Hydro dipping, a high-tech graphic process that has provided a flashy look for many college football helmets, is coming to Major League Baseball.
When the Atlanta Braves play their first regular-season game at their new stadium, SunTrust Park, on Friday, their batting helmets will feature a carbon fiber pattern -- an MLB first, and a move that may open a new frontier of baseball headwear design.
"We want to be cognizant of our history and what it stands for, but you've got to balance that with moving forward," said Braves general manager John Coppolella. "You can still innovate and do new things while staying true to your roots, and this helmet is a good example of that."
The special helmets are the brainchild of Braves equipment manager Ben Acree, who got the idea after several Atlanta players and coaches visited the United States Naval Academy's football program last year. "The guys came back from the trip talking about some of the special helmets they saw, which Navy had worn against Army a few years back," said Acree. "That got me thinking about whether we could do something like that, so I kind of did a deep dive on college football helmets. I saw what teams have been wearing the past few years and started to explore what it would be possible for us to do."
True carbon fiber helmets have a distinct, textured-looking exterior pattern and are common in motorcycle racing and auto racing. That pattern was brought to the football field in 2009, when the University of Oregon unveiled a new uniform set that included a helmet with a carbon fiber-themed shell. The pattern was applied to the helmet via hydro dipping, a process that applies printed graphic patterns to three-dimensional surfaces. Since then, several additional college football teams have used hydro dipping to create the carbon fiber look and other patterns on their helmets, but the Braves are the first MLB team to use the process on a batting helmet.
"We played around with a few different ideas, but we found that the carbon fiber look works well for us," said Acree. "The pattern fits on our navy helmet and doesn't really mess with the design too much. It's a subtle pattern, not too crazy. That's important because we wanted to walk a fine line between our very strong team tradition and being innovative."
The headgear was produced by MLB's official batting helmet provider, Rawlings. Mike Thompson, the company's executive vice president for marketing, confirmed that the helmets were hydro dipped but declined to discuss specifics of the process, citing trade secrecy. He said Rawlings has previously used hydro dipping for a few college baseball teams, including a camouflage pattern for the University of Virginia, but had never explored the process for a pro helmet until now.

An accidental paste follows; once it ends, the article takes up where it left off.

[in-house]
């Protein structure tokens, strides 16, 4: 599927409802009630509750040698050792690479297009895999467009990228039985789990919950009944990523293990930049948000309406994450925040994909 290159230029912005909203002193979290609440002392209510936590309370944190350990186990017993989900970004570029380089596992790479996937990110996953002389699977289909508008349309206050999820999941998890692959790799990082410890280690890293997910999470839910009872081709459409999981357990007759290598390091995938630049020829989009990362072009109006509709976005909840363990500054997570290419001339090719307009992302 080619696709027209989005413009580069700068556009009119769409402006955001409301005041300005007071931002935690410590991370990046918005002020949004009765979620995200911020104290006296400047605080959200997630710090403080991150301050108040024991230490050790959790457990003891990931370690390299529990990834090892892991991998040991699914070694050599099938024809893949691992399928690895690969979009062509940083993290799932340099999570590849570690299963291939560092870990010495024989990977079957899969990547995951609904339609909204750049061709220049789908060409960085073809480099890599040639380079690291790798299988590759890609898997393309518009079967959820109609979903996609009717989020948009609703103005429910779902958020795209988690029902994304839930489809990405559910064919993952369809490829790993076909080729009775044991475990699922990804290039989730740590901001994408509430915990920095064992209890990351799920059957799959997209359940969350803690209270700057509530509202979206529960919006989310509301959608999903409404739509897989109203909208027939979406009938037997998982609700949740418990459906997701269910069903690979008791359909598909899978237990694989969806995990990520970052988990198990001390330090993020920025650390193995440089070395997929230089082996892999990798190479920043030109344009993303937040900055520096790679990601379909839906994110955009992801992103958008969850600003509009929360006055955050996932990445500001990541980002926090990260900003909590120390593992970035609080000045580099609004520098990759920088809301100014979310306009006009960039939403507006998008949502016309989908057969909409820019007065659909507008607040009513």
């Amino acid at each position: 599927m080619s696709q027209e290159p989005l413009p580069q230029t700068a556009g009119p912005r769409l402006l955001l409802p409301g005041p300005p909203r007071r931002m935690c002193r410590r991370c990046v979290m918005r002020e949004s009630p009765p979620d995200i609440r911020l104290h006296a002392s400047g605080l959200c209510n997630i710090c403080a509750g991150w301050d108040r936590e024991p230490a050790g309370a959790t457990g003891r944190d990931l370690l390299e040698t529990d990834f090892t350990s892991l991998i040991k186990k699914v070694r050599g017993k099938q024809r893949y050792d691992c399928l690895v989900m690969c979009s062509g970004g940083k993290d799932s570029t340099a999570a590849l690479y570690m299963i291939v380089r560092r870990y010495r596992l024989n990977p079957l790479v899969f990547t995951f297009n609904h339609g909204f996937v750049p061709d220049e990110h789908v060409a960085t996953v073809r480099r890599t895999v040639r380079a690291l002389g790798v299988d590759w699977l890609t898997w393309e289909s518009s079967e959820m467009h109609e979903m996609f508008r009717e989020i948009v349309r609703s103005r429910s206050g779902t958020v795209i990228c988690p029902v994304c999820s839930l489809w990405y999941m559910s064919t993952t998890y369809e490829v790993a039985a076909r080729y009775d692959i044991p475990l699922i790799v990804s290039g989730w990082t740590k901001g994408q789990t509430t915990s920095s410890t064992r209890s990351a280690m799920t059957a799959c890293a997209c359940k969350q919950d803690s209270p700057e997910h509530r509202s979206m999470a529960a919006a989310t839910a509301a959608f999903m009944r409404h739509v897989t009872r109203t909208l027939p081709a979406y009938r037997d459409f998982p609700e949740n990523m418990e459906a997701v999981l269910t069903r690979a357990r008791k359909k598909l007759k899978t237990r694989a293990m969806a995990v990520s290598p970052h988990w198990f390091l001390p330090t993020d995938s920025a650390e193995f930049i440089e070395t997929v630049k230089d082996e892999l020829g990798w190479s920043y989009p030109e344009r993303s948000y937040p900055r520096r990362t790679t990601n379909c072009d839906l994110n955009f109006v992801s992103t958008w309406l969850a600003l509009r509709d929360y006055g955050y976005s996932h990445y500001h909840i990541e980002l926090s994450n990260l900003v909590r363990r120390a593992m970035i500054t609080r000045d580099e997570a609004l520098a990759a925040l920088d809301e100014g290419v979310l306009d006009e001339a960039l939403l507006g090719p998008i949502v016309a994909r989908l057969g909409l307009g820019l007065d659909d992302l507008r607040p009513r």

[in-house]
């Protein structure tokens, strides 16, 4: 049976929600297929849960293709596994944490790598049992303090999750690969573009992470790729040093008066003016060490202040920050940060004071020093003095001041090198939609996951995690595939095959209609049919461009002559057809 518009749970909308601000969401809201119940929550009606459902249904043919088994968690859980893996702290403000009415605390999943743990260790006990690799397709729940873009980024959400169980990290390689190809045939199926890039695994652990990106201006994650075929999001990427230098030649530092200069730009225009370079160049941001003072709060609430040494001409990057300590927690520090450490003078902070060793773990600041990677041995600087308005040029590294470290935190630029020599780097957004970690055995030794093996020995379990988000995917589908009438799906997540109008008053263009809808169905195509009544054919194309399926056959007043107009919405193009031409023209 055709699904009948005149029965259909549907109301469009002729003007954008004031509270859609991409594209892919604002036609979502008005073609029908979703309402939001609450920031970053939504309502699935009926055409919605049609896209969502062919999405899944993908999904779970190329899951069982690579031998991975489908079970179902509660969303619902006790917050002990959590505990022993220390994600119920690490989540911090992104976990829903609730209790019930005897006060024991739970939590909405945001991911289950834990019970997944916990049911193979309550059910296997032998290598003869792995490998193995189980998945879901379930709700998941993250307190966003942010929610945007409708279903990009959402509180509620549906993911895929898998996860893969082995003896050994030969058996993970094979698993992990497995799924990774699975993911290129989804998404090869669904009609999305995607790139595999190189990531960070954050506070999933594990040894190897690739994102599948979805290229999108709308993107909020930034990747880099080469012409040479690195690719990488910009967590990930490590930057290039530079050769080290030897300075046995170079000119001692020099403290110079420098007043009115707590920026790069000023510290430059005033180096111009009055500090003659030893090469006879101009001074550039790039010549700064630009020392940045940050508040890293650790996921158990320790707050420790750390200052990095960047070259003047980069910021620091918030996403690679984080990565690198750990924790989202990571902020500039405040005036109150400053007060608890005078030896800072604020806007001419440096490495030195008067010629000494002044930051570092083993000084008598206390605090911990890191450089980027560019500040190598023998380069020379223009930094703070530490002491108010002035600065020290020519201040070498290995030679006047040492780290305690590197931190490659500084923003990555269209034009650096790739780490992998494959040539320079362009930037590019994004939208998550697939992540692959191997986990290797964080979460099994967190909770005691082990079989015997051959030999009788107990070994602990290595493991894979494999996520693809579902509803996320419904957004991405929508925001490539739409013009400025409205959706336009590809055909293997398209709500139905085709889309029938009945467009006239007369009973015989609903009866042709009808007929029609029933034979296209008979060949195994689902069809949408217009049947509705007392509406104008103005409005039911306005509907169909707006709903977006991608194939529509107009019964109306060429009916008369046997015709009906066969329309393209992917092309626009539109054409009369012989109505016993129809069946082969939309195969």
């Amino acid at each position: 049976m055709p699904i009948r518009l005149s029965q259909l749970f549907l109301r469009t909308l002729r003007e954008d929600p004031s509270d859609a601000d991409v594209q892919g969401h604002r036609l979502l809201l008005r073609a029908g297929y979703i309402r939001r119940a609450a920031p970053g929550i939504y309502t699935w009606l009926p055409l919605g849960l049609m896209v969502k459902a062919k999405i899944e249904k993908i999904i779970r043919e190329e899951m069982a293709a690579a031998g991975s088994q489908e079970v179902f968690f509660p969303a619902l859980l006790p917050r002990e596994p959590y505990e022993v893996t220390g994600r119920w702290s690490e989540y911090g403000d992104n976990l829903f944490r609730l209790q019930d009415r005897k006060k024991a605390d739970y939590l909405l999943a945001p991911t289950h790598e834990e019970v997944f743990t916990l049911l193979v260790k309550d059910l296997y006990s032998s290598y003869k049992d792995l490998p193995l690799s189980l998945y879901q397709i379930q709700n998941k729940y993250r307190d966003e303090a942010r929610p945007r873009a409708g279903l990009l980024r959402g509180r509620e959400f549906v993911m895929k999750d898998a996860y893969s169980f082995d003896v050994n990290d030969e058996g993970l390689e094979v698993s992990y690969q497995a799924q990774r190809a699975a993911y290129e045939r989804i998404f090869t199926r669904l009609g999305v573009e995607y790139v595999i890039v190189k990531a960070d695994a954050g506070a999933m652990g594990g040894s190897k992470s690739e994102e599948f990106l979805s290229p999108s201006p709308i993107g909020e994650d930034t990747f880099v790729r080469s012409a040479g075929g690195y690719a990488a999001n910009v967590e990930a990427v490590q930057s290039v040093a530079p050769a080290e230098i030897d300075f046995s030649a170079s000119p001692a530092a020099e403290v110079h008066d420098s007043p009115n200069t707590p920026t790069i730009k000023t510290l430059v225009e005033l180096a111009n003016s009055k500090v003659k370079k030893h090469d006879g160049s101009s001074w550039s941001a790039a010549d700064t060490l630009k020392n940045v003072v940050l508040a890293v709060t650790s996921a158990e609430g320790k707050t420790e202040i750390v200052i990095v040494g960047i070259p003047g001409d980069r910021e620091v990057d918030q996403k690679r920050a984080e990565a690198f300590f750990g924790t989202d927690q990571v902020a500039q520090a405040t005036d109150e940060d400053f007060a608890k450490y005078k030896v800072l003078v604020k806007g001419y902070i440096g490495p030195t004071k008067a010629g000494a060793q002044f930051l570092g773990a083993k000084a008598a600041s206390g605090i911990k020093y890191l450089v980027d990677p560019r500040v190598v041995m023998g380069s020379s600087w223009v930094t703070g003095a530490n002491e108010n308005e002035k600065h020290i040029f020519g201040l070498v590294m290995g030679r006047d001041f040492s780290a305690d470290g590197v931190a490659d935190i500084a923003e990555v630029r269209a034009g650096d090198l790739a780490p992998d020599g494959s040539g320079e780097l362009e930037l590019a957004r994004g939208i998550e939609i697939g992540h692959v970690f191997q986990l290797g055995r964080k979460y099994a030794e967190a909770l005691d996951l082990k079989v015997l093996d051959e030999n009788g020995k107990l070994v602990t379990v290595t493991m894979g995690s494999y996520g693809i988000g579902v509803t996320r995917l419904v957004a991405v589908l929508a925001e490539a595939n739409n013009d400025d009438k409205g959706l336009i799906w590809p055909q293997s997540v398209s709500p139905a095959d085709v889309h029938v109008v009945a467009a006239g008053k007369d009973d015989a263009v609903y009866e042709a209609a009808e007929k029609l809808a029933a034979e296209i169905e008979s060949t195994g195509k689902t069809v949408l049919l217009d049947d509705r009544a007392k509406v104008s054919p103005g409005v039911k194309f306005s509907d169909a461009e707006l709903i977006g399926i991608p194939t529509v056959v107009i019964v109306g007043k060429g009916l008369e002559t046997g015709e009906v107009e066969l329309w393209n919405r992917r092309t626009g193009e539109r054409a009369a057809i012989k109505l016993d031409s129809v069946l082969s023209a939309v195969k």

"The helmet is a very sensitive piece of equipment, obviously, and MLB wanted to be sure that the process didn't compromise the integrity of the helmet," said Thompson. "So we worked closely with them to make sure we were compliant with their safety standards."
A team spokesperson said the Braves plan to wear the new helmets for their home opener on Friday and again on Sunday (but not on Saturday, out of respect for MLB's annual Jackie Robinson Day festivities). After that, the helmets will be auctioned off, with a portion of the proceeds going to charity. Acree and Coppolella both said the team has some additional helmet concepts in the works, but the carbon fiber design, at least in this iteration, will not be used again after this weekend.
The Atlanta helmet is the latest in a series of developments that have suddenly made batting helmets an unlikely hotbed of baseball uniform activity. Although there have been advances in helmet safety and technology over the years, the basic visual concept of the helmet as a solid-colored glossy shell with a flat logo decal has been the norm for half a century. Things are starting to change: Twelve of the 30 MLB teams are now using matte-finish helmets instead of the standard glossies (up from five last season), and six teams, including the Braves, are using custom-molded three-dimensional helmet logos instead of conventional decals (up from one last season). Similar changes can be seen in many of the top college programs.
Thompson, the Rawlings executive, expects hydro dipped helmets to spread throughout the game as well. "Once the other equipment guys see this thing, everyone's going to want it," he said. "And then it'll trickle down to college teams, youth teams. We see hydro taking off, so we're gearing up for that."
If that happens, the Braves will be only too happy to view imitation as the sincerest form of flattery. "I'll be proud that we did it first, but that doesn't mean others can't do it too," said Coppolella. "If it's good for the game, it's good for all of us, and I'm happy that we can help be that leading agent of change."
Paul Lukas writes about uniforms for ESPN.com. If you like this column, you'll probably like his Uni Watch Blog, plus you can follow him on Twitter and Facebook. Want to learn about his Uni Watch Membership Program, be added to his mailing list so you'll always know when a new column has been posted, or just ask him a question? Contact him here.